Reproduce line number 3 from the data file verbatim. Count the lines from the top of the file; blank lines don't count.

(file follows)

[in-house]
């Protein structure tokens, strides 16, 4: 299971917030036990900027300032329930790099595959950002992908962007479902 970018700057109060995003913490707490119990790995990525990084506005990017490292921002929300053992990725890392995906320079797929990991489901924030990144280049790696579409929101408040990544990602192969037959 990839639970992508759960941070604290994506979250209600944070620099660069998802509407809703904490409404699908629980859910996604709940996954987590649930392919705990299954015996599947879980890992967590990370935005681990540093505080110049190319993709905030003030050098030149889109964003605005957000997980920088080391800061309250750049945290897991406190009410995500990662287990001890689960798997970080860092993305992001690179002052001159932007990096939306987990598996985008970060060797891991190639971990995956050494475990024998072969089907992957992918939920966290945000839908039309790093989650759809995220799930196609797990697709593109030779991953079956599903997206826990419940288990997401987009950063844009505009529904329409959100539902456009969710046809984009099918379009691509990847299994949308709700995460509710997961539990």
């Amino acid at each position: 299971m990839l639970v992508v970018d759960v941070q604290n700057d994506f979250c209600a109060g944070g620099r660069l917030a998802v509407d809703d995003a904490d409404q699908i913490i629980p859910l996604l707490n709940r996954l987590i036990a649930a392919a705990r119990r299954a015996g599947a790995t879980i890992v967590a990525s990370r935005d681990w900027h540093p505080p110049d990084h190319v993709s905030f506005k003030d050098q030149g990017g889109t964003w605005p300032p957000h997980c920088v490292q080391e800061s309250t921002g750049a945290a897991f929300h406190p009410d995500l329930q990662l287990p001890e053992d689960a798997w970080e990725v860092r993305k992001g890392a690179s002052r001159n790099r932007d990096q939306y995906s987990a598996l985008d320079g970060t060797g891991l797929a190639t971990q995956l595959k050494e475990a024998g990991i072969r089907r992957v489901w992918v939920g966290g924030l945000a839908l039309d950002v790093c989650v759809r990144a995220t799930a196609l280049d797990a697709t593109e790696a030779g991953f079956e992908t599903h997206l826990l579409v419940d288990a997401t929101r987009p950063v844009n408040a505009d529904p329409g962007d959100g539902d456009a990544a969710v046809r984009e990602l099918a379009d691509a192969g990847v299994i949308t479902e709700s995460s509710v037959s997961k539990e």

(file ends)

């Amino acid at each position: 299971m990839l639970v992508v970018d759960v941070q604290n700057d994506f979250c209600a109060g944070g620099r660069l917030a998802v509407d809703d995003a904490d409404q699908i913490i629980p859910l996604l707490n709940r996954l987590i036990a649930a392919a705990r119990r299954a015996g599947a790995t879980i890992v967590a990525s990370r935005d681990w900027h540093p505080p110049d990084h190319v993709s905030f506005k003030d050098q030149g990017g889109t964003w605005p300032p957000h997980c920088v490292q080391e800061s309250t921002g750049a945290a897991f929300h406190p009410d995500l329930q990662l287990p001890e053992d689960a798997w970080e990725v860092r993305k992001g890392a690179s002052r001159n790099r932007d990096q939306y995906s987990a598996l985008d320079g970060t060797g891991l797929a190639t971990q995956l595959k050494e475990a024998g990991i072969r089907r992957v489901w992918v939920g966290g924030l945000a839908l039309d950002v790093c989650v759809r990144a995220t799930a196609l280049d797990a697709t593109e790696a030779g991953f079956e992908t599903h997206l826990l579409v419940d288990a997401t929101r987009p950063v844009n408040a505009d529904p329409g962007d959100g539902d456009a990544a969710v046809r984009e990602l099918a379009d691509a192969g990847v299994i949308t479902e709700s995460s509710v037959s997961k539990e």